1st Edition

A Guide to Managing Atypical Communication in Healthcare Meaningful Conversations in Challenging Consultations

Edited By Riya Elizabeth George, Michelle O'Reilly Copyright 2023
    326 Pages 18 B/W Illustrations
    by Routledge

    326 Pages 18 B/W Illustrations
    by Routledge

    This book presents a supportive and practical guide for healthcare professionals ​and trainees in a way that considers a wide spectrum of atypical communication conditions, their impact on everyday healthcare interactions, and the social and cultural contexts in which interactions with atypical communicators take place.

    A growing number of patients have been reporting atypical capacity for communication, creating unique challenges for healthcare professionals and patients in forming meaningful clinical interactions. In this book, leading international scholars from a range of healthcare professions provide insight into optimal management for those with atypical communication conditions. This includes speech, language, and hearing impairments. Chapters provide optimal management strategies, case examples, clinical recommendations, and recommended resources relevant for a range of healthcare professionals. The first collection of its kind, this book supports inter-professional practices and serves as a useful guide for those with an interest in clinical communication, and communication and diversity.

    This book will be a valuable resource for health and mental healthcare professionals as well as undergraduate and postgraduate students in healthcare and allied healthcare courses. It can be included as recommended reading material in clinical communication curricula.


    Dr Michelle O’Reilly and Dr Riya Elizabeth George

    Part 1: Theoretical And Social Debates In The Field Of Atypical Communication

    1. Considering The Spectrum Of Typical To Atypical Communication – Deficit Or Difference?

    Dr Riya Elizabeth George

    2. The Social And Cultural Context Of Meaningful Conversations

    Professor James Law

    3. Finding Meaning Through Story-Telling In Healthcare

    Dr Riya Elizabeth George and Professor Graham Easton

    4. Technology And Atypical Communication - A Healthcare Context

    Dr Yasmin Elsahar, Dr Sijung Hu, Dr David Kerr et al.

    Part 2: Practical Guidance For Working With Children And Families

    5. Children And Young People With Atypical Communication In Healthcare

    Dr Mari Viviers and Louise Edwards

    6. Communicating With Children And Young People With Speech, Language And

    Communication Needs

    Professor James Law and Dr Penny Levickis

    7. Conversing With Families Of Atypical Communicators

    Rosalind Pawar and Gavriella Simson

    8. Communicating With People With Tracheostomies And Head And Neck Cancers

    Dr Anne Hurren, Dr Kirsty McLachlan, and Professor Nick Miller

    Part 3: Atypical Communication In Progressive Neurological Disorders

    9. Atypical Communication In Parkinson’s Disease, Multiple Sclerosis And Motor Neuron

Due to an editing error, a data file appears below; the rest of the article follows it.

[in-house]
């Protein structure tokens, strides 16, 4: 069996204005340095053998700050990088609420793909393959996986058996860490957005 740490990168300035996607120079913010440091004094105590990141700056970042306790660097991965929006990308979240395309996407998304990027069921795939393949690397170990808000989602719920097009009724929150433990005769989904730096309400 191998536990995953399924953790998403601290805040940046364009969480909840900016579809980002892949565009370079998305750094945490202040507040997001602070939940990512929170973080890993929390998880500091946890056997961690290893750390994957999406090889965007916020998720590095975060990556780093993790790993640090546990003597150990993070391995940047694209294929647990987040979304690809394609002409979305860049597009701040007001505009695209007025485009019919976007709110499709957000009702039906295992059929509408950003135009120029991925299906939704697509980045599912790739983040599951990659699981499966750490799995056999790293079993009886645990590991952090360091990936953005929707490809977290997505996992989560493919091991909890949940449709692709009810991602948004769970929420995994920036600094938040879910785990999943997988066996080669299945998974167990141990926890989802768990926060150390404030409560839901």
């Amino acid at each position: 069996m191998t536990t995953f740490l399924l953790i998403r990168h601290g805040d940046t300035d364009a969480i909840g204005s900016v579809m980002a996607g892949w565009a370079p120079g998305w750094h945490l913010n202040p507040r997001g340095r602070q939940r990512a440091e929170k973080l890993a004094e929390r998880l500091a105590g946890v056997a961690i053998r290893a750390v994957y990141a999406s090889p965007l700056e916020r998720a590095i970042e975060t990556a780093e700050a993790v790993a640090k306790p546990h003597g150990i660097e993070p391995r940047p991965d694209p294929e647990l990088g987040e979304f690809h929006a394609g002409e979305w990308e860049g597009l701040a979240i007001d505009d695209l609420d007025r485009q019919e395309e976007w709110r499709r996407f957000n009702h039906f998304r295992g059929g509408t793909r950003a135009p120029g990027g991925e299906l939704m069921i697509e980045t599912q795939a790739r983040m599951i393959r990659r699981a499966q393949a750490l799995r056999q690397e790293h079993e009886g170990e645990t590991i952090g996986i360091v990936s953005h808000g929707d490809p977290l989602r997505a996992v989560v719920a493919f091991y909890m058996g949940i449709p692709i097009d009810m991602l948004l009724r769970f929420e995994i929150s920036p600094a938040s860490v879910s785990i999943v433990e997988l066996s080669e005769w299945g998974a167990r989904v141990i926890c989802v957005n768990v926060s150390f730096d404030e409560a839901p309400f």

Dr Sarah Griffiths and Professor Nick Miller

    10. Dementia And Conversation Patterns Helpful To Practitioners

    Dr Trini Stickle and Professor Jean Neils-Strunjas

    Part 4. Practical Guidance On Specific Conditions Resulting In Atypical Communication

    11. Supporting Meaningful Conversations In Stroke-Induced Aphasia

    Professor Elizabeth Hoover and Anne Carney

    12. Communication And People With Learning Disabilities

    Jonathan Beebee

    13. Communication With Autistic Adults

    Alison Drewett and Dr Samuel Tromans

    14. Improving Engagement With People Who Stammer

    Philip Robinson

    15. Communication, Hearing Loss and Deafness

    Dr Gareth Smith and Crystal Rolfe

    16. Conclusion And Reflections

    Dr Michelle O’Reilly and Dr Riya Elizabeth George


    Riya Elizabeth George, BSc (Hons), MSc, PhD, PGCAP, SFHEA, is an associate professor/reader in clinical communication & diversity education at Queen Mary University, London. Riya is a creative and committed medical educationalist, academic, and health psychologist working at Barts and The London School of Medicine and Dentistry, London, and has extensive and varied experience in leading innovations in how healthcare students and professionals can be taught diversity to ensure they deliver high quality care to a range of patients and understand how their own perspectives may influence the care they provide.

    Michelle O’Reilly, BSc (Hons), MSc, MA, PhD, PGCAPHE, SFHEA, is an associate professor of communication in mental health at the University of Leicester, Leicester. She is a research consultant and quality improvement advisor for Leicestershire Partnership NHS Trust. Michelle is also a chartered health psychologist with an interest in child and adolescent mental health research.

    'This is a timely and important book for anyone working or living with someone with atypical communication. I am delighted that the editors have gathered together chapters from such well-respected experts in this field. The result is a really well-researched, up-to-date, practical guide. This is sure to be an essential "go to" reference.' — Nikki Kiyimba, PhD, Consultant Clinical Psychologist and Senior Academic, Bethlehem Tertiary Institute, New Zealand.